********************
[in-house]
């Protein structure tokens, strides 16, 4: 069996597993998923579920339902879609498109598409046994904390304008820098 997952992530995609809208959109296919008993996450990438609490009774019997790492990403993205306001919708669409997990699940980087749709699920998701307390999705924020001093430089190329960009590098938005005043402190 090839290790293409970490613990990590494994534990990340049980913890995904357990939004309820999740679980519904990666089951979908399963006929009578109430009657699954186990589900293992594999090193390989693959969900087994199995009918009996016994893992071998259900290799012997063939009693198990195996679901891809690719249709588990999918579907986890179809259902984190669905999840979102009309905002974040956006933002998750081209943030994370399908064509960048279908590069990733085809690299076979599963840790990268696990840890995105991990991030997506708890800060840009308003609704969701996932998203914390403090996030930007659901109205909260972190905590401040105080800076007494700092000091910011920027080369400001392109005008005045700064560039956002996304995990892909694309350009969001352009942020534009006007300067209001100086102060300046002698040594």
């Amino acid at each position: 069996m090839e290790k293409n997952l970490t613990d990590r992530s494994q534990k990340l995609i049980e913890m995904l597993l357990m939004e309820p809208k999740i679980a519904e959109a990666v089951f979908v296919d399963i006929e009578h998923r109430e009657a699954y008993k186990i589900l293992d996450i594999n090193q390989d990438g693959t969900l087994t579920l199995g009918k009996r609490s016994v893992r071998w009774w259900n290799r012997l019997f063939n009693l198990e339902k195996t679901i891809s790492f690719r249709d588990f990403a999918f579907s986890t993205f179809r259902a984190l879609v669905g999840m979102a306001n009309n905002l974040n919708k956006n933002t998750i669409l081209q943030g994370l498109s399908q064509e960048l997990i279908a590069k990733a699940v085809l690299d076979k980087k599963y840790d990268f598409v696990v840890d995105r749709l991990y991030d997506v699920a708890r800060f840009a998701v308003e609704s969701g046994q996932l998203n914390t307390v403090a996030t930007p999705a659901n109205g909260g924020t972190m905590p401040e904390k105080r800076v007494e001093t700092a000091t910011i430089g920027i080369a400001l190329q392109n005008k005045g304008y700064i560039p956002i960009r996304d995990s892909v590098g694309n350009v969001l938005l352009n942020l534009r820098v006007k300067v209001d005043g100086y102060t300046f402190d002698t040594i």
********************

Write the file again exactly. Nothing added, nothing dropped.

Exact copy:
[in-house]
């Protein structure tokens, strides 16, 4: 069996597993998923579920339902879609498109598409046994904390304008820098 997952992530995609809208959109296919008993996450990438609490009774019997790492990403993205306001919708669409997990699940980087749709699920998701307390999705924020001093430089190329960009590098938005005043402190 090839290790293409970490613990990590494994534990990340049980913890995904357990939004309820999740679980519904990666089951979908399963006929009578109430009657699954186990589900293992594999090193390989693959969900087994199995009918009996016994893992071998259900290799012997063939009693198990195996679901891809690719249709588990999918579907986890179809259902984190669905999840979102009309905002974040956006933002998750081209943030994370399908064509960048279908590069990733085809690299076979599963840790990268696990840890995105991990991030997506708890800060840009308003609704969701996932998203914390403090996030930007659901109205909260972190905590401040105080800076007494700092000091910011920027080369400001392109005008005045700064560039956002996304995990892909694309350009969001352009942020534009006007300067209001100086102060300046002698040594």
């Amino acid at each position: 069996m090839e290790k293409n997952l970490t613990d990590r992530s494994q534990k990340l995609i049980e913890m995904l597993l357990m939004e309820p809208k999740i679980a519904e959109a990666v089951f979908v296919d399963i006929e009578h998923r109430e009657a699954y008993k186990i589900l293992d996450i594999n090193q390989d990438g693959t969900l087994t579920l199995g009918k009996r609490s016994v893992r071998w009774w259900n290799r012997l019997f063939n009693l198990e339902k195996t679901i891809s790492f690719r249709d588990f990403a999918f579907s986890t993205f179809r259902a984190l879609v669905g999840m979102a306001n009309n905002l974040n919708k956006n933002t998750i669409l081209q943030g994370l498109s399908q064509e960048l997990i279908a590069k990733a699940v085809l690299d076979k980087k599963y840790d990268f598409v696990v840890d995105r749709l991990y991030d997506v699920a708890r800060f840009a998701v308003e609704s969701g046994q996932l998203n914390t307390v403090a996030t930007p999705a659901n109205g909260g924020t972190m905590p401040e904390k105080r800076v007494e001093t700092a000091t910011i430089g920027i080369a400001l190329q392109n005008k005045g304008y700064i560039p956002i960009r996304d995990s892909v590098g694309n350009v969001l938005l352009n942020l534009r820098v006007k300067v209001d005043g100086y102060t300046f402190d002698t040594i």